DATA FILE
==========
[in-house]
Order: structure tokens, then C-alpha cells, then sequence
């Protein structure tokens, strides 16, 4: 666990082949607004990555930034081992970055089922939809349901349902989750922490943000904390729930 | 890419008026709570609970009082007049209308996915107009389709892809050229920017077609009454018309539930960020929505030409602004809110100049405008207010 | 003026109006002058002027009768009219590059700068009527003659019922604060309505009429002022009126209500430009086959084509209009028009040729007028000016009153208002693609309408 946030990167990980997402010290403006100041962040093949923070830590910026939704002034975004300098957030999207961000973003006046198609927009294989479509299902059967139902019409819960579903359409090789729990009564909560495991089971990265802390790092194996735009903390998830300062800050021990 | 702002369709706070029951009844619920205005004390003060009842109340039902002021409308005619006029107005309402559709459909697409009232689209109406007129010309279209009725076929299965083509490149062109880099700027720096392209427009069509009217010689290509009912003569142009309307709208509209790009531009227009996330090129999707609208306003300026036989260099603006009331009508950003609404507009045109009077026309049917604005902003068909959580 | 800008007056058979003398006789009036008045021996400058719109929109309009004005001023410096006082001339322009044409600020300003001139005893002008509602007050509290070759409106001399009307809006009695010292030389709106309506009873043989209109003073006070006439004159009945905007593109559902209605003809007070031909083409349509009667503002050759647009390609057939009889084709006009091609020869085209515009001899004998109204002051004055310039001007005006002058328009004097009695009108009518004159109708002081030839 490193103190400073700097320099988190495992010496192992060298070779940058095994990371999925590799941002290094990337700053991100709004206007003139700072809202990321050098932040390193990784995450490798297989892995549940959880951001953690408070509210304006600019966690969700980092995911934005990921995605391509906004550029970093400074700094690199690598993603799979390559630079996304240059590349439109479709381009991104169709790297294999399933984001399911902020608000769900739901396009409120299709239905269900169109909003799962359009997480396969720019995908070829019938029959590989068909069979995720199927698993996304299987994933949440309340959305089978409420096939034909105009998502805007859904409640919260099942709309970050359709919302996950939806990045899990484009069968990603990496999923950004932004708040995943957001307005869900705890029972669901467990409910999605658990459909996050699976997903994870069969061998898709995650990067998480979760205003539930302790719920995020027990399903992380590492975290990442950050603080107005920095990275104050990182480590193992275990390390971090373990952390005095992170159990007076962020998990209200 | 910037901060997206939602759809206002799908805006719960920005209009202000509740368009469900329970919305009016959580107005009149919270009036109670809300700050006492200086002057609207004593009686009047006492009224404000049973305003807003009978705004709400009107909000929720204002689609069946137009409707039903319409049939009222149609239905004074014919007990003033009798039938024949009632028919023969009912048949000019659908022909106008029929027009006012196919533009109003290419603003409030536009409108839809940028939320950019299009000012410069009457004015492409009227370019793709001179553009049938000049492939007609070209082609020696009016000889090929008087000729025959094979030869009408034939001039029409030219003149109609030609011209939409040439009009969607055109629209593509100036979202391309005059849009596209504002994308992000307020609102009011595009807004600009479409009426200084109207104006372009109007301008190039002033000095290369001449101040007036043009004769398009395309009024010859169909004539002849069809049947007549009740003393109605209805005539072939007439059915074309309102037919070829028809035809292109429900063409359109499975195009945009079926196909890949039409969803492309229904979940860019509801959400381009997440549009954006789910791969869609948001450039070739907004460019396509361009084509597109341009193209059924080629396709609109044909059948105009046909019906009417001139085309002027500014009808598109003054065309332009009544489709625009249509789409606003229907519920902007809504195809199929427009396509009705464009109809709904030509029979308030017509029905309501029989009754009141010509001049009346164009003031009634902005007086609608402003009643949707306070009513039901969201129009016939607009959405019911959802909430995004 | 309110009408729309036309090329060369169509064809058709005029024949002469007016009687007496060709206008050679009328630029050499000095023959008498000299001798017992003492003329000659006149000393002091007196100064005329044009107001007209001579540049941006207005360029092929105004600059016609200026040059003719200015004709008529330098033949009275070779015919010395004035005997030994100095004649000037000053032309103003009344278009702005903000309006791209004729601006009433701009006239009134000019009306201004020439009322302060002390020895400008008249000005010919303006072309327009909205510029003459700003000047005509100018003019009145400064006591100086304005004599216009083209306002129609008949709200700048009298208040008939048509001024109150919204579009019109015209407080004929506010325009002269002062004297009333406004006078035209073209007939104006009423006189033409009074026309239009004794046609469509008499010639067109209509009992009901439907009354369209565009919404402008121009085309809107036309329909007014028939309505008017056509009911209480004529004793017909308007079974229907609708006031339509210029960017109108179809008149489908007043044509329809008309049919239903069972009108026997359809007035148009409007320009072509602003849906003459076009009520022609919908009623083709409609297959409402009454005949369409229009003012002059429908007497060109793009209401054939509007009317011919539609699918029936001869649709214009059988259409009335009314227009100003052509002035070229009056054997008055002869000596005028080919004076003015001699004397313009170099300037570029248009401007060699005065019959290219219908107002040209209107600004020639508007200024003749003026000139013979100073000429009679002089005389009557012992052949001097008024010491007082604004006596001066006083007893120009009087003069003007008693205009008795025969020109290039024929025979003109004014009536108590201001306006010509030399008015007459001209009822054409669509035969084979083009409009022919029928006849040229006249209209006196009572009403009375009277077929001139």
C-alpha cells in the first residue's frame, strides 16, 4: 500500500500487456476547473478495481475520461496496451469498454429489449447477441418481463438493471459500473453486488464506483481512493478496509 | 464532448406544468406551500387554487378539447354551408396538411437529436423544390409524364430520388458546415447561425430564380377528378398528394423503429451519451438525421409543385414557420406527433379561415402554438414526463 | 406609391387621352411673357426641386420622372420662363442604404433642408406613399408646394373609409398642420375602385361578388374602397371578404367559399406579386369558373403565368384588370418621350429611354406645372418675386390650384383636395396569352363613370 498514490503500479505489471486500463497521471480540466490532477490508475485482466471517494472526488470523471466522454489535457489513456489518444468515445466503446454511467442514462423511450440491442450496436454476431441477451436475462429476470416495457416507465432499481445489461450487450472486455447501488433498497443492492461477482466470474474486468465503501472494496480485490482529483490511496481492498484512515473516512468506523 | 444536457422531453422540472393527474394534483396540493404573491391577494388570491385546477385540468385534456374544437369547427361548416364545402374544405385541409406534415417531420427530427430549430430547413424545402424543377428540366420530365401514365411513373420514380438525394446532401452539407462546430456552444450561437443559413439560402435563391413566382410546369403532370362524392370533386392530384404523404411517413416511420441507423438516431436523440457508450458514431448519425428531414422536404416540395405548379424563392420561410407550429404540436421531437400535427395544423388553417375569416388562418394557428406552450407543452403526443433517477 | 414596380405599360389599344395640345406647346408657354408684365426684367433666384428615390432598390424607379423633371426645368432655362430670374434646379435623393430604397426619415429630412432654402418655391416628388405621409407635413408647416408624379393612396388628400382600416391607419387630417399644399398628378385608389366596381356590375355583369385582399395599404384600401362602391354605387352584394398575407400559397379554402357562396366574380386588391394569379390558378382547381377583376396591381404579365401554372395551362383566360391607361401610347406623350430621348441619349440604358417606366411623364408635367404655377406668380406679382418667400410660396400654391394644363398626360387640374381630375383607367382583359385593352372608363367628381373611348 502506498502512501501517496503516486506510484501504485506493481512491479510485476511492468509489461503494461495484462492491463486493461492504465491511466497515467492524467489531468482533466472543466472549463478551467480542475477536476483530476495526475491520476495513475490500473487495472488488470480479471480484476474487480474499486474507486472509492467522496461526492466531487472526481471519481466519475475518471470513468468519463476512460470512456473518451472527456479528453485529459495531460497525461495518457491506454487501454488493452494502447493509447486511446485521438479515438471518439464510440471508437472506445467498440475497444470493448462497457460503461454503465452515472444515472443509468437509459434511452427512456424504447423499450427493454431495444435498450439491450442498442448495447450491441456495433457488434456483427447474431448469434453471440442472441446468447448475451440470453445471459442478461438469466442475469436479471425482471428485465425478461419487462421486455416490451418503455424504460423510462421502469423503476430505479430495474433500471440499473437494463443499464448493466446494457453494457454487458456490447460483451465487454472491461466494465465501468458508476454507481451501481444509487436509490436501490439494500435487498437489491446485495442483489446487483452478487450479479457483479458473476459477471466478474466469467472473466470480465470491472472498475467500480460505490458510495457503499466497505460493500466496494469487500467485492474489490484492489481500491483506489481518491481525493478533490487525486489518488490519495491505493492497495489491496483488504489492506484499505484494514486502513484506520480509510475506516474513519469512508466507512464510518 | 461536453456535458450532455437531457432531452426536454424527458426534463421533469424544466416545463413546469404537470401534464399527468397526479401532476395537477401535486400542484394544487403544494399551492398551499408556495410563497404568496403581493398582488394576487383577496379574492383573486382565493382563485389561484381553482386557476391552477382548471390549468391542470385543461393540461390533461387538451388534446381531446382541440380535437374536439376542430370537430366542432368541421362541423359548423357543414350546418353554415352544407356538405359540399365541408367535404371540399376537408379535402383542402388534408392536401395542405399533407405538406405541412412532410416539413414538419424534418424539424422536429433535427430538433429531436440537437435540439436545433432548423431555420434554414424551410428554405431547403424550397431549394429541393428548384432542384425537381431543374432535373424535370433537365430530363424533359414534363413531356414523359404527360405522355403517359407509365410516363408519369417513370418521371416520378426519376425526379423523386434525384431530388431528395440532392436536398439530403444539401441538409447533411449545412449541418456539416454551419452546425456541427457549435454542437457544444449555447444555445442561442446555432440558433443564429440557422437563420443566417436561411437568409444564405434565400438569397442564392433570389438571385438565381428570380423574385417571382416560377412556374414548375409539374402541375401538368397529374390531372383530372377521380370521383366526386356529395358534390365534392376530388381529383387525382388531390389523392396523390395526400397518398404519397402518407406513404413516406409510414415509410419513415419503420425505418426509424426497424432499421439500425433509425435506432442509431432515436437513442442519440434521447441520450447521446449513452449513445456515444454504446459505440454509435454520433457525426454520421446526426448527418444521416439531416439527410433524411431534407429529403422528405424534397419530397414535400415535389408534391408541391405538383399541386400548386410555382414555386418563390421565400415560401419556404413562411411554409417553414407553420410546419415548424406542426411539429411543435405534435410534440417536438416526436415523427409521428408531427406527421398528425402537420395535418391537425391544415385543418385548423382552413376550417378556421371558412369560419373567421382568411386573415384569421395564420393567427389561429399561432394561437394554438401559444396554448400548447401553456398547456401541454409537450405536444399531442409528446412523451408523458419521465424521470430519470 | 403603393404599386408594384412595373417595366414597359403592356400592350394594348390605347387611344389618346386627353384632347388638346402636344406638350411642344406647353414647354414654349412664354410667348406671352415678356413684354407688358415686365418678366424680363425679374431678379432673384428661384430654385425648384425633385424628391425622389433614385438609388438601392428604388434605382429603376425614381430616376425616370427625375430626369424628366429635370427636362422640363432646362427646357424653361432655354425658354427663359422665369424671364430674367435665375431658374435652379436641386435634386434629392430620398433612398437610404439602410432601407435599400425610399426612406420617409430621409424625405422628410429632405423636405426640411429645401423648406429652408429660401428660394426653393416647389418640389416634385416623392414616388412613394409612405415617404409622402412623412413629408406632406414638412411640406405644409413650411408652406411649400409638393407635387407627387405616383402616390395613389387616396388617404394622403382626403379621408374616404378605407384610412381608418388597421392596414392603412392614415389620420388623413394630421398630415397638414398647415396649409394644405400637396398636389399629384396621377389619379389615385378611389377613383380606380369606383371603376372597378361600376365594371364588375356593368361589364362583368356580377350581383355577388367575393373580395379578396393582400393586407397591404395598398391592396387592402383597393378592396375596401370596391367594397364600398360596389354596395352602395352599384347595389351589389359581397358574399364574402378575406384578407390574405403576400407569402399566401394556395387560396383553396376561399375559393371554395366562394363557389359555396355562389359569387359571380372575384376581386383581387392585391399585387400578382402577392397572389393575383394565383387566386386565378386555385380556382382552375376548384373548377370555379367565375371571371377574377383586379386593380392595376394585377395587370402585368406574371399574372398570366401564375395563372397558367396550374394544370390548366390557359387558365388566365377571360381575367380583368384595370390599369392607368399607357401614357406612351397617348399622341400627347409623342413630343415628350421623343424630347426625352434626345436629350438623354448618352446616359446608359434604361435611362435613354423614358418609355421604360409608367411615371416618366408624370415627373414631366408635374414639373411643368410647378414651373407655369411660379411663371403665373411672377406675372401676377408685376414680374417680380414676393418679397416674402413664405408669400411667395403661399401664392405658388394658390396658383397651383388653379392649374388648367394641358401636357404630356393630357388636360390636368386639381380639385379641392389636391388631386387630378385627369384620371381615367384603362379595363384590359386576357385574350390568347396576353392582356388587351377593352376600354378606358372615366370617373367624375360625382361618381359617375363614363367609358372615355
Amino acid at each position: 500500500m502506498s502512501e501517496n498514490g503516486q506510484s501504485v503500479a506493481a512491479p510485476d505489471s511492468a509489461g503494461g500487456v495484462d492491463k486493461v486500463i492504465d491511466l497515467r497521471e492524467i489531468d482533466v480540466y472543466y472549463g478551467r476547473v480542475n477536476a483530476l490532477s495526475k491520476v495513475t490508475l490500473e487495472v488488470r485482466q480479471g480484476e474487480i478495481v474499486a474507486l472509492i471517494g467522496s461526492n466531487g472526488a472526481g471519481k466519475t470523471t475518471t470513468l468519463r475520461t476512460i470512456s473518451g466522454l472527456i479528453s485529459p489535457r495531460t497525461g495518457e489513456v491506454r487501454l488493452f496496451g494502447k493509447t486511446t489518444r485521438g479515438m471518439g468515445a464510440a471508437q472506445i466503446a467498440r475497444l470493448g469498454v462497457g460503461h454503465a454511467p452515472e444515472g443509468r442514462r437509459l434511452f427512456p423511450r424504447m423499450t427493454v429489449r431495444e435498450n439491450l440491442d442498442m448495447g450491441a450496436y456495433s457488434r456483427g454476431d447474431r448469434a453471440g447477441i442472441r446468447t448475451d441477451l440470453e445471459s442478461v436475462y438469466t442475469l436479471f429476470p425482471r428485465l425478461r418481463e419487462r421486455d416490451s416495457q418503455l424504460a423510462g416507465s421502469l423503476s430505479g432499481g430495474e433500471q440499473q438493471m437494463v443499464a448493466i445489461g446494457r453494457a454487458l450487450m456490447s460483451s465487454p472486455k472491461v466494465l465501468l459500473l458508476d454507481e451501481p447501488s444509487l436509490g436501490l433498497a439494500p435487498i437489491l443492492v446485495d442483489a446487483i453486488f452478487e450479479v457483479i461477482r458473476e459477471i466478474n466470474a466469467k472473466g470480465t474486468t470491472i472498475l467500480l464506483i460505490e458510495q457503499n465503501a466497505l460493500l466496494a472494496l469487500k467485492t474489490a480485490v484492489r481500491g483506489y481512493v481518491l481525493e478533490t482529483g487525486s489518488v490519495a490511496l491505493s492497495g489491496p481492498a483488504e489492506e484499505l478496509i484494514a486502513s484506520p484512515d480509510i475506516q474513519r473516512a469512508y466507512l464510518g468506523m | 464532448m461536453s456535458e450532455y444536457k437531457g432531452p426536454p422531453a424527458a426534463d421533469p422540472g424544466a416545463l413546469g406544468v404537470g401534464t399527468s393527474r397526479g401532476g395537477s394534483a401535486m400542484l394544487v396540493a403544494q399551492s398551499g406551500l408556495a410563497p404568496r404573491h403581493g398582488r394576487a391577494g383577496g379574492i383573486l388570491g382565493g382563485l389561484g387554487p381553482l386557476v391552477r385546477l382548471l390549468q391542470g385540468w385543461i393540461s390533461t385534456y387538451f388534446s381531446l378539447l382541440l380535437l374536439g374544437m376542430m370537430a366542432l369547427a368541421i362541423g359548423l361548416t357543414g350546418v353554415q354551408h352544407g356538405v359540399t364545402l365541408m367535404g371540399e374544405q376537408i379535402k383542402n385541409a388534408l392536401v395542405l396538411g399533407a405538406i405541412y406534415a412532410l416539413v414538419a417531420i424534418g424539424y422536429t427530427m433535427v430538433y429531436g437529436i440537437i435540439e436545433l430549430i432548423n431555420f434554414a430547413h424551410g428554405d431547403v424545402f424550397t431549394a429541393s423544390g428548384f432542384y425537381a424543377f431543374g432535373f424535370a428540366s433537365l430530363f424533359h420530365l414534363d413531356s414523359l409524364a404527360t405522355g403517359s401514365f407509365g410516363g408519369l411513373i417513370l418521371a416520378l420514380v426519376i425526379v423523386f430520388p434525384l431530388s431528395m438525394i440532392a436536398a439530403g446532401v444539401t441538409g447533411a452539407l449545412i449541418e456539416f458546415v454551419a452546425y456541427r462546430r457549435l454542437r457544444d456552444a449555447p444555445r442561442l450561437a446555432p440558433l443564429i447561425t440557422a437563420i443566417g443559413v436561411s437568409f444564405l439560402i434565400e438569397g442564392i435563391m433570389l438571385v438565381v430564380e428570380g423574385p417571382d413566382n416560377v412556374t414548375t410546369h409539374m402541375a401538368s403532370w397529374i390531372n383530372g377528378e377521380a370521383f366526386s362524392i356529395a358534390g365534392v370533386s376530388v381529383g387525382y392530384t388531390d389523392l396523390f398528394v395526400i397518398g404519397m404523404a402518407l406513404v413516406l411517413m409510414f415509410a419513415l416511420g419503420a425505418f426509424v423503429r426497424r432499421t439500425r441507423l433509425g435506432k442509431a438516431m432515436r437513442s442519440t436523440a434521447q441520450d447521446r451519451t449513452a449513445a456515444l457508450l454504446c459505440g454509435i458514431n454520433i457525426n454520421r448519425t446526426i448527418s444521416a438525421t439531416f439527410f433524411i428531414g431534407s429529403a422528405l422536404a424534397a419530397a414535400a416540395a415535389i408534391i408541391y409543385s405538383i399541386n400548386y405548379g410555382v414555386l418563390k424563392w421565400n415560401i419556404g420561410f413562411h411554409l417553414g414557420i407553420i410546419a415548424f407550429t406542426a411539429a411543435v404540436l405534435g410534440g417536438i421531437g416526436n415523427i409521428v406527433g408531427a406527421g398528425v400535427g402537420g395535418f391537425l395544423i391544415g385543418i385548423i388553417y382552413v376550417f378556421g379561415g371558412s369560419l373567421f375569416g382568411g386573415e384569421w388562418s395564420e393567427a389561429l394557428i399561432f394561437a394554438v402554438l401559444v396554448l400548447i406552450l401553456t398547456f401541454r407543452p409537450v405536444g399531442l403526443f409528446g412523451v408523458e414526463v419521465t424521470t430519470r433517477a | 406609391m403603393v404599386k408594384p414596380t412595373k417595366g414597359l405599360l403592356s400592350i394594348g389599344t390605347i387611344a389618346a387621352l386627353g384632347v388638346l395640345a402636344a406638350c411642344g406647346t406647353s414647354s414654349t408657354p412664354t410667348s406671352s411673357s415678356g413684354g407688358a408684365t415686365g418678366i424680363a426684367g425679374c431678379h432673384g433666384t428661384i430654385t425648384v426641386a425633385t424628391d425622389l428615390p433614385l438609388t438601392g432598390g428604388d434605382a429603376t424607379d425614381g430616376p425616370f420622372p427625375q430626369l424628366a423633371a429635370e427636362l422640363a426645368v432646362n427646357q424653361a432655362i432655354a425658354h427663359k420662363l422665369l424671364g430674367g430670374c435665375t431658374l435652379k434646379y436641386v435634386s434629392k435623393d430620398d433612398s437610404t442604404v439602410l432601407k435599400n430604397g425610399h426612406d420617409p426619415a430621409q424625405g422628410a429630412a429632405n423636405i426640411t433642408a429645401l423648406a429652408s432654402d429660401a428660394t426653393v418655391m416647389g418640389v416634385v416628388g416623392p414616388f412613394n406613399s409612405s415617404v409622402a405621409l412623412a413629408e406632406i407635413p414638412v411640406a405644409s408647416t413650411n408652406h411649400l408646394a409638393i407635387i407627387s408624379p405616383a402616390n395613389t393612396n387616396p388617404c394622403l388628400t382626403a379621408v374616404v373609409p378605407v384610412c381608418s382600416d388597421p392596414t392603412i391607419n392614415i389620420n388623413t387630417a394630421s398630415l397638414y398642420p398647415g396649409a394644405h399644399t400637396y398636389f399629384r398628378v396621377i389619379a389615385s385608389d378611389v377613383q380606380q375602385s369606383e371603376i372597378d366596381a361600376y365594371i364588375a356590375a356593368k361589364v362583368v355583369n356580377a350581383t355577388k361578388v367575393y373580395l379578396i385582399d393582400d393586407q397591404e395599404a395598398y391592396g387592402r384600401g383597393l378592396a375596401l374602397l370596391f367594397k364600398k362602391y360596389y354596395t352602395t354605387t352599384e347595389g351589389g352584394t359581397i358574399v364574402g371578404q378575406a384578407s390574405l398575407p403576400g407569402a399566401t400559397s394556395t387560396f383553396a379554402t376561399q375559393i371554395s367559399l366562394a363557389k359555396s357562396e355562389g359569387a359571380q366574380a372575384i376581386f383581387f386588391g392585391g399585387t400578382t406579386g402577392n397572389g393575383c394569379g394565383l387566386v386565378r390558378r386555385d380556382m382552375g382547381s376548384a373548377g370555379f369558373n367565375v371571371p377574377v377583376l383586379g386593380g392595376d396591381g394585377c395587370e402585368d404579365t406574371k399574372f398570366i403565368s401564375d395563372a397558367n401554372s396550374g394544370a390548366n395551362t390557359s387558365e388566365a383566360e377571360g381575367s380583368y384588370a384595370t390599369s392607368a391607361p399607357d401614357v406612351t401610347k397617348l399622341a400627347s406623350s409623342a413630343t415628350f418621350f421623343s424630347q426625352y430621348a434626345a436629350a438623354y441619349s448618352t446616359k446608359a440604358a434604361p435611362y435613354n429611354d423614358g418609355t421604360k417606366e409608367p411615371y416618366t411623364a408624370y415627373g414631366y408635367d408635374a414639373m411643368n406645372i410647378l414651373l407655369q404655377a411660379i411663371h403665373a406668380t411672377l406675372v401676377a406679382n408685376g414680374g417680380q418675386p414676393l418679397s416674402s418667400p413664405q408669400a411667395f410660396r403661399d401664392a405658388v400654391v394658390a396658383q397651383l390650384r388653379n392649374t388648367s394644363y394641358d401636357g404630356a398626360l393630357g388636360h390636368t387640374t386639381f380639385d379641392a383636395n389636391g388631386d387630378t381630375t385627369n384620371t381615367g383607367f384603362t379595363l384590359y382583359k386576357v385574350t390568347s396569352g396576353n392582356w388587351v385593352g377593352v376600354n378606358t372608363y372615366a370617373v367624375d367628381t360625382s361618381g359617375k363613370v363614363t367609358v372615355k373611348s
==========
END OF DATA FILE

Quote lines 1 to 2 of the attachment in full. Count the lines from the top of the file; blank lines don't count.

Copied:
[in-house]
Order: structure tokens, then C-alpha cells, then sequence